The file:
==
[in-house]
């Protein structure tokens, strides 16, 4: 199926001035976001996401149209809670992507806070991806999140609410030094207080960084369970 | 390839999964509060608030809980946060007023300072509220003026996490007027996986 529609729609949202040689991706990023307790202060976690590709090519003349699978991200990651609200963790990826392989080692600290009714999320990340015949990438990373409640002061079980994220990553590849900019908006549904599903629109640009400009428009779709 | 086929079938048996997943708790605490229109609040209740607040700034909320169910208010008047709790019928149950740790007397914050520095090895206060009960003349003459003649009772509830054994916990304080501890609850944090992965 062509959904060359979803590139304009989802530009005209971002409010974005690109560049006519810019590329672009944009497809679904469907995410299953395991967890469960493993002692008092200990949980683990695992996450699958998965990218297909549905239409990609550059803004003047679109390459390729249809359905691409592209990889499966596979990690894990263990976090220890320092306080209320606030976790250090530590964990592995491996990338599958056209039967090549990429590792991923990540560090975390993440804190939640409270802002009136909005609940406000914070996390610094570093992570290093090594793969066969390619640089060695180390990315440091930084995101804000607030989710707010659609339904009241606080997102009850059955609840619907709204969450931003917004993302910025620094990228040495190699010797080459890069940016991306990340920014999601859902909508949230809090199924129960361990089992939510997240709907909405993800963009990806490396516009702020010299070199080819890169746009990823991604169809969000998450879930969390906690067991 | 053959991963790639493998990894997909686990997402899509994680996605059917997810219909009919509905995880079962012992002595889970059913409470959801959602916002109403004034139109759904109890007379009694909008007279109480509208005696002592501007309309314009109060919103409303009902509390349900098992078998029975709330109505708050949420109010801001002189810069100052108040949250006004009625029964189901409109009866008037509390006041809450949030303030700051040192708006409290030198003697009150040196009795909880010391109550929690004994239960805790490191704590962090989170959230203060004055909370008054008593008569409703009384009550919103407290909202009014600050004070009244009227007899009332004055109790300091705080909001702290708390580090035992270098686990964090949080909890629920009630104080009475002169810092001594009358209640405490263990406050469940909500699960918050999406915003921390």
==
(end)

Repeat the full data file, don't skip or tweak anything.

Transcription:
[in-house]
């Protein structure tokens, strides 16, 4: 199926001035976001996401149209809670992507806070991806999140609410030094207080960084369970 | 390839999964509060608030809980946060007023300072509220003026996490007027996986 529609729609949202040689991706990023307790202060976690590709090519003349699978991200990651609200963790990826392989080692600290009714999320990340015949990438990373409640002061079980994220990553590849900019908006549904599903629109640009400009428009779709 | 086929079938048996997943708790605490229109609040209740607040700034909320169910208010008047709790019928149950740790007397914050520095090895206060009960003349003459003649009772509830054994916990304080501890609850944090992965 062509959904060359979803590139304009989802530009005209971002409010974005690109560049006519810019590329672009944009497809679904469907995410299953395991967890469960493993002692008092200990949980683990695992996450699958998965990218297909549905239409990609550059803004003047679109390459390729249809359905691409592209990889499966596979990690894990263990976090220890320092306080209320606030976790250090530590964990592995491996990338599958056209039967090549990429590792991923990540560090975390993440804190939640409270802002009136909005609940406000914070996390610094570093992570290093090594793969066969390619640089060695180390990315440091930084995101804000607030989710707010659609339904009241606080997102009850059955609840619907709204969450931003917004993302910025620094990228040495190699010797080459890069940016991306990340920014999601859902909508949230809090199924129960361990089992939510997240709907909405993800963009990806490396516009702020010299070199080819890169746009990823991604169809969000998450879930969390906690067991 | 053959991963790639493998990894997909686990997402899509994680996605059917997810219909009919509905995880079962012992002595889970059913409470959801959602916002109403004034139109759904109890007379009694909008007279109480509208005696002592501007309309314009109060919103409303009902509390349900098992078998029975709330109505708050949420109010801001002189810069100052108040949250006004009625029964189901409109009866008037509390006041809450949030303030700051040192708006409290030198003697009150040196009795909880010391109550929690004994239960805790490191704590962090989170959230203060004055909370008054008593008569409703009384009550919103407290909202009014600050004070009244009227007899009332004055109790300091705080909001702290708390580090035992270098686990964090949080909890629920009630104080009475002169810092001594009358209640405490263990406050469940909500699960918050999406915003921390």